Retro vending machines offer tastes of yesteryear at a used tire shop outside Tokyo
On a dirt and gravel road outside Tokyo, not far from the U.S. Army’s Camp Zama and Sagami General Depot, you’ll find a battalion of rusty vending machines waiting to dispense food and fond memories.
Some people are drawn to the Used Tire Market in Sagamihara for a set of retreads or discounted rims. Others come for the hot noodles, toasted sandwiches, glass-bottle Cokes and odd knicknacks offered by scores of vintage vending machines surrounding the shop.
“We started this service so that customers who come to the store to change tires can enjoy the waiting time,” says a note on the shop’s website. “May your waiting time be filled with nostalgia and fun.”
On my first visit, I spotted a grinning old man enthusiastically popping coins into a 1960s-era Japanese curry machine. Nearby, a young couple leaned against a wooden railing, slurping steaming ramen from the same yellow plastic bowl.
My fellow diners on a later visit included a pair of Japanese celebrities -- a comedy duo known as Wagyu -- filming a segment for television.
When eating my way through a portion of the shop’s seemingly countless offerings, I was particularly taken with the toasted sandwiches (300 yen or about $2.75) that, after a 60-second countdown, pop out tightly wrapped in piping hot aluminum foil. Tongs are available to keep you from burning your fingers.
There are two kinds available, corned beef and ham and cheese. I enjoyed the corned beef’s peppery flavor so much, I decided to have another. A colleague preferred the ham and cheese, describing its familiar taste as “comfort food.”
Less impressive, for me anyway, were the instant noodles. You’ll likely find better quality at any Japanese convenience store, though those won’t come close to matching the Used Tire Market experience.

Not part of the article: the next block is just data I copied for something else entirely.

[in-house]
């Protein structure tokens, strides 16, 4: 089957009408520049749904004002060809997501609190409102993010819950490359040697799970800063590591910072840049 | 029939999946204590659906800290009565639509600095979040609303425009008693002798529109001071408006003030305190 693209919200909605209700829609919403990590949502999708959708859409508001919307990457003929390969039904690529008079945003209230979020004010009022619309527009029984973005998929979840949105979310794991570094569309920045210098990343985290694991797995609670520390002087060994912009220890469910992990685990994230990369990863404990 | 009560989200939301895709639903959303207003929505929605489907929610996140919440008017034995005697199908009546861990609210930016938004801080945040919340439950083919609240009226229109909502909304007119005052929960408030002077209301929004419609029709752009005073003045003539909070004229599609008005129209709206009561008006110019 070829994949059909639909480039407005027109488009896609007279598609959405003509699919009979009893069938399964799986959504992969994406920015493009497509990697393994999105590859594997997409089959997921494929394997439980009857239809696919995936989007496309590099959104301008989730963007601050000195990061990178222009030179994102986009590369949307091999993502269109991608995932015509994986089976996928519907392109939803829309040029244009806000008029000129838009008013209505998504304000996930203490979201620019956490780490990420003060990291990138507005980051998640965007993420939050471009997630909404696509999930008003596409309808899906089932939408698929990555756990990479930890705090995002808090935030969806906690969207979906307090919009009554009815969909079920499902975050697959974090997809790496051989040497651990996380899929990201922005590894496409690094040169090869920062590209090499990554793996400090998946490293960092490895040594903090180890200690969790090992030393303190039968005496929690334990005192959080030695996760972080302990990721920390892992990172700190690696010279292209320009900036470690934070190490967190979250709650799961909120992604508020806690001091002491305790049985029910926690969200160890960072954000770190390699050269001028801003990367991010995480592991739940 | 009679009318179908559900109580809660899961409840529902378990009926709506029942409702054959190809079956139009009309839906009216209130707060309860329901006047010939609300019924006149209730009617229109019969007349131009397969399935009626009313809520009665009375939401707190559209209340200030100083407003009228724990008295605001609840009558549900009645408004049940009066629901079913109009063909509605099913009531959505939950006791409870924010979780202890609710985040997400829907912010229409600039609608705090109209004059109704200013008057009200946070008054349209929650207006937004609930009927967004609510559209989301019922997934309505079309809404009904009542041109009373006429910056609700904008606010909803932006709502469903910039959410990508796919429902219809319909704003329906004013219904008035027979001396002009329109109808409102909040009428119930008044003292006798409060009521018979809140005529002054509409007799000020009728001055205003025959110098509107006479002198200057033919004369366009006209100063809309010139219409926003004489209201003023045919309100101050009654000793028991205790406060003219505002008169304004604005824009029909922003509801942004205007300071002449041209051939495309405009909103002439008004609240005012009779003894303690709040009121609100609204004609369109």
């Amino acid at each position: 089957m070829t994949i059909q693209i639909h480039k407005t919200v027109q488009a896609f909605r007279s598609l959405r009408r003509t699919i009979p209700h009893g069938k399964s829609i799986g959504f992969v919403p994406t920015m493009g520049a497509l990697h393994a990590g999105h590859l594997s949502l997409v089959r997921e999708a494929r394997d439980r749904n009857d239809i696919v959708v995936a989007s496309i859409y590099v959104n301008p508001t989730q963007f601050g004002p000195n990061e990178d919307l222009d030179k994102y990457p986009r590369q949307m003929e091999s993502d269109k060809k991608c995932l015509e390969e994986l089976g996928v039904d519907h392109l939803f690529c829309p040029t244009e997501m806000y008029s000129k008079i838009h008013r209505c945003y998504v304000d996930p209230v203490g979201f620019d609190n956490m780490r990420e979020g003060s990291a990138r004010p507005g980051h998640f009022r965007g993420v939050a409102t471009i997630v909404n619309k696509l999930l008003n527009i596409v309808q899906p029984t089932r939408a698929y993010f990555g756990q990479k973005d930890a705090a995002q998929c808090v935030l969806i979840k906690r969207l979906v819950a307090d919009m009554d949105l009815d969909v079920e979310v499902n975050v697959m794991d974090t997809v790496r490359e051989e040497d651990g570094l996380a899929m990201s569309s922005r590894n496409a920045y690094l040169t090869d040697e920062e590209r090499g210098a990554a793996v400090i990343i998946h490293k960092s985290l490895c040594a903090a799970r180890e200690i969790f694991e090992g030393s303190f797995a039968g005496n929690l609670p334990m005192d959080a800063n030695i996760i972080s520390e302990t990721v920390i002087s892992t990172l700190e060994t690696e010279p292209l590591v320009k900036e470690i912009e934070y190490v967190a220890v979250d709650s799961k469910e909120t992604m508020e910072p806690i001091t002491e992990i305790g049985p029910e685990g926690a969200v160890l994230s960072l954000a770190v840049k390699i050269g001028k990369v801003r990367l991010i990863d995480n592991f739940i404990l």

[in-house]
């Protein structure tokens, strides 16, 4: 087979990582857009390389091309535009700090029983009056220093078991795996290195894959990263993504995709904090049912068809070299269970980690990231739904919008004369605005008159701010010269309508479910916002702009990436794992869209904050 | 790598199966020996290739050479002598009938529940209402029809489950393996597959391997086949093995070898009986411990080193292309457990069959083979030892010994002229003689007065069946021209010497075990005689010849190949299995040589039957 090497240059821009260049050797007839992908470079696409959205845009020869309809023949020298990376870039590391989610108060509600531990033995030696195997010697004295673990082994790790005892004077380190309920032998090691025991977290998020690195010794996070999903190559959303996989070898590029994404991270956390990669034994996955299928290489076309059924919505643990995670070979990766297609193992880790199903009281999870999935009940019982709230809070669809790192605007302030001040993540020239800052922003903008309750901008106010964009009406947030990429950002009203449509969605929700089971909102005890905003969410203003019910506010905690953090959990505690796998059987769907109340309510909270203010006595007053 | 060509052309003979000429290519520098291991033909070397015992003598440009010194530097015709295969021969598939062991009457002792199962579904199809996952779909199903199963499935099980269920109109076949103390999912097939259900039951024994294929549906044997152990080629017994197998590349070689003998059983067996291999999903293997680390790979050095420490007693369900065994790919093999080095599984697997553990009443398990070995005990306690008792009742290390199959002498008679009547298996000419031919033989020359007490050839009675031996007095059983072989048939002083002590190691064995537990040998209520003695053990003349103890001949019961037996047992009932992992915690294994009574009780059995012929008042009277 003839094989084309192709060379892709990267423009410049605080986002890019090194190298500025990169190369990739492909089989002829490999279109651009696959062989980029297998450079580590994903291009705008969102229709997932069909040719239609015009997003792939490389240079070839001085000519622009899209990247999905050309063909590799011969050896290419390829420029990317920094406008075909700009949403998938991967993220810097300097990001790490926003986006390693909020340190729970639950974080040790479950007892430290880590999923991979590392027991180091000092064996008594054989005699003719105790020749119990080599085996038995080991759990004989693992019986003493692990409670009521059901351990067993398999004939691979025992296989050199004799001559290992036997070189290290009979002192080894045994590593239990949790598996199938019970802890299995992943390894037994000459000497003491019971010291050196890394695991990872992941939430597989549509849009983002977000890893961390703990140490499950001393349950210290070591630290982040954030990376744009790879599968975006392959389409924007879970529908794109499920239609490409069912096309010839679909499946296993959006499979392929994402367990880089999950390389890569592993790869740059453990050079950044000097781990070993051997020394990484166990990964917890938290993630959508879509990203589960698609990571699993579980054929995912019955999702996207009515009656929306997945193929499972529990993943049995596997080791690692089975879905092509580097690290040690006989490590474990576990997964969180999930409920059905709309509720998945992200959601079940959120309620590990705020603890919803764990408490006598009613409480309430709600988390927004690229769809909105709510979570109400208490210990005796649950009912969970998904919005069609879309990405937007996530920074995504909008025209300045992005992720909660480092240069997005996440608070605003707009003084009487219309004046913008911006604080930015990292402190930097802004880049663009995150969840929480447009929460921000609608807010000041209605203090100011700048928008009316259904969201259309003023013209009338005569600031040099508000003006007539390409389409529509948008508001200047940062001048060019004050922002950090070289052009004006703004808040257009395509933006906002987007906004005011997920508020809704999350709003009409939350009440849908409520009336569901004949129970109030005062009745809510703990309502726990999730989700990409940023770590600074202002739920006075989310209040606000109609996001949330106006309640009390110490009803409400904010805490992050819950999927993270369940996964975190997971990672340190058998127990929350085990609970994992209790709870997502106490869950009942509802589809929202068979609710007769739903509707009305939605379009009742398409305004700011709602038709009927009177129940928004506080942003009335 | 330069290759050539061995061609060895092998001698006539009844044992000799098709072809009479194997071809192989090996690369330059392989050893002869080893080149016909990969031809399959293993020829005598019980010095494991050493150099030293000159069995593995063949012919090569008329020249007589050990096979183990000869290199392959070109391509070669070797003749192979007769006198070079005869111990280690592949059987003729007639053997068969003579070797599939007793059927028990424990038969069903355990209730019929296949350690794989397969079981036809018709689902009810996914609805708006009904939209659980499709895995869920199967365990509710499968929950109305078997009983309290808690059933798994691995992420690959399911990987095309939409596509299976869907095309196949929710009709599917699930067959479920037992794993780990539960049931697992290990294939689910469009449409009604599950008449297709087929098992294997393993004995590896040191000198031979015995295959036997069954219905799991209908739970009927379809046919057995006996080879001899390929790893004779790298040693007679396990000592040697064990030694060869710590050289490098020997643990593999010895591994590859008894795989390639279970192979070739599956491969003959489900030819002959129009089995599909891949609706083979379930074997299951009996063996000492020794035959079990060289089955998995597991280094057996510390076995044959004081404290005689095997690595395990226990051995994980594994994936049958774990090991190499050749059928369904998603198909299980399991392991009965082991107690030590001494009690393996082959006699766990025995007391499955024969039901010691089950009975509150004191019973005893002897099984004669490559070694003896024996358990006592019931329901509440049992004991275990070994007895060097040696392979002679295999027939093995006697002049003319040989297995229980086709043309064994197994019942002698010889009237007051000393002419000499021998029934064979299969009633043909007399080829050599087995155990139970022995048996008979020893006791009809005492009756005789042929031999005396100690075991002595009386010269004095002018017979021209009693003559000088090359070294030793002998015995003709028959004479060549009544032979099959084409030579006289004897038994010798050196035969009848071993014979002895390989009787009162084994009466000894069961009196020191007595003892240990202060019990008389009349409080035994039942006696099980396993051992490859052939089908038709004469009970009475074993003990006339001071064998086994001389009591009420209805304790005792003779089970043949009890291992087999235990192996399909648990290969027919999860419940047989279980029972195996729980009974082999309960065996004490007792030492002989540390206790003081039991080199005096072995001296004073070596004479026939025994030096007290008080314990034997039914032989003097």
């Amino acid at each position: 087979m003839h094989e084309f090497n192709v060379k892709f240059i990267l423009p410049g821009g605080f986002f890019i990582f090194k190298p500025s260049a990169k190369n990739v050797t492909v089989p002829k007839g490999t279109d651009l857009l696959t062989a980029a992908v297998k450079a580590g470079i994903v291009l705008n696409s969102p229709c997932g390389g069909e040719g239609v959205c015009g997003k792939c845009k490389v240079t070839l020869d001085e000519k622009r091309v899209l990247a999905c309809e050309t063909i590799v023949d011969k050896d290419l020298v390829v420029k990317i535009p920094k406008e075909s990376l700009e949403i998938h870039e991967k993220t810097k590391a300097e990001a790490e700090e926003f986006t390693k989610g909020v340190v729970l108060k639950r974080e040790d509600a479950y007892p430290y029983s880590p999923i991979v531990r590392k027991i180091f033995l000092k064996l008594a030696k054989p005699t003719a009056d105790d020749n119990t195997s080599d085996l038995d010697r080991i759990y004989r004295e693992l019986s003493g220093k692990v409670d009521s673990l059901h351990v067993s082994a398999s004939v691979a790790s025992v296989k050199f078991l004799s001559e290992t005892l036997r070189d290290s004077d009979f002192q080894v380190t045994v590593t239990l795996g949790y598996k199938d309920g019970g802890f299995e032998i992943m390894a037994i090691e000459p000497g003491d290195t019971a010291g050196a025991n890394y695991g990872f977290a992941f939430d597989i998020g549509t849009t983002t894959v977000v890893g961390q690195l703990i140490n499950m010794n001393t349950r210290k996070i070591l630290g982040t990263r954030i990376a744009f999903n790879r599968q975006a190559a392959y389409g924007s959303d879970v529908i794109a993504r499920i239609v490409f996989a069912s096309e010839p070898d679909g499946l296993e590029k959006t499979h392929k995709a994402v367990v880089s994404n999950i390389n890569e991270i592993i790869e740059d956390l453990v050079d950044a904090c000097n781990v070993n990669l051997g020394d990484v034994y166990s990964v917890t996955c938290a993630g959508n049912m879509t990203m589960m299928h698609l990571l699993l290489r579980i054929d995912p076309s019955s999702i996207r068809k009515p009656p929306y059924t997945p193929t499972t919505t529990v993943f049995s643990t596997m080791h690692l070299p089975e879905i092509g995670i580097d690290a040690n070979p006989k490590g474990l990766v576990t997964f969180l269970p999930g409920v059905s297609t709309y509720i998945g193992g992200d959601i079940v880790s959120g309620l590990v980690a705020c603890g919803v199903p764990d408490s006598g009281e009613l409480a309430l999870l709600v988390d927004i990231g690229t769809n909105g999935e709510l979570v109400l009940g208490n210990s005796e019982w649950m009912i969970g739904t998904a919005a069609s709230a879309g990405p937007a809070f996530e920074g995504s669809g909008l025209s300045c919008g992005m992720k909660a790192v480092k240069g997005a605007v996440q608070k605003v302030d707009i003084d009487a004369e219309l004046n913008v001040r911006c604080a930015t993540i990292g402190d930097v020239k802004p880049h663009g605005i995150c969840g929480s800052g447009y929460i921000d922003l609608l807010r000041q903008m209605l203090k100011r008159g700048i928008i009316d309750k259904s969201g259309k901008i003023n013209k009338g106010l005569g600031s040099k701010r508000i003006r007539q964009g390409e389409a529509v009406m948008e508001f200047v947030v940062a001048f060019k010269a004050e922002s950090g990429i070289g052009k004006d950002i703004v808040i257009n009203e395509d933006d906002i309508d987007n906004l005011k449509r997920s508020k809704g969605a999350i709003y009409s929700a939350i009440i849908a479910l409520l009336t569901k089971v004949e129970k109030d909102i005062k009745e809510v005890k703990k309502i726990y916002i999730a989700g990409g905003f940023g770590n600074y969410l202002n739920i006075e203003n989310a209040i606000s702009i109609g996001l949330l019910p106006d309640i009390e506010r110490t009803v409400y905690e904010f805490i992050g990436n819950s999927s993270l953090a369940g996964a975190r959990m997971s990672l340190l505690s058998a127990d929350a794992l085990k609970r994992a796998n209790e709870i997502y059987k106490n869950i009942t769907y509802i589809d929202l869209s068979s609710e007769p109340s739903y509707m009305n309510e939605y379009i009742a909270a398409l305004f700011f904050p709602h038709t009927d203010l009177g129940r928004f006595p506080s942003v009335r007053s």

My colleague and I tried the udon with deep-fried tofu (350 yen) that, unfortunately, proved to be a “blah” experience. The noodles were soggy, the soup was bland, and I couldn’t even bring myself to touch the tofu. A bowl of chashu ramen (also 300 yen) I shared with my 10-year-old son on a subsequent visit was superior by leaps and bounds.
Speaking of my son, he’s a big fan of the freshly popped American Popcorn (150 yen), which comes in three flavors: salt, barbecue and chocolate. The machine keeps you entertained with an infectious ditty while you wait for a microwave inside to do its thing. The same machine sells a Japanese version of Pop Rocks (30 yen) that my son likes to shake into the popcorn bag before munching away.
Other options include tiny but meaty hamburgers served in a box, hot dogs with mustard, shrimp tempura, fried rice and something called “bread in a can.” No Michelin Star candidates here, but all are cheap, fast and fun.
Hot food isn’t all you’ll find at the used tire shop. There are also rusty machines selling candy cigarettes, AA and AAA batteries, medical masks, umbrellas, toy robots, plastic models and photos of teen singing sensations whose fame has long faded.
My favorite is a cardboard box that dispenses green apple-flavored gumballs with the push of a plastic button. If you’re lucky, you’ll get the one red gumball waiting inside.
Need coins? You’ll find a change machine inside a small room near the tire shop’s office crammed with classic arcade games. Many of the machines were inoperable during my visits, though several classics were up and running, including Pac-Man, Donkey Kong and Frogger.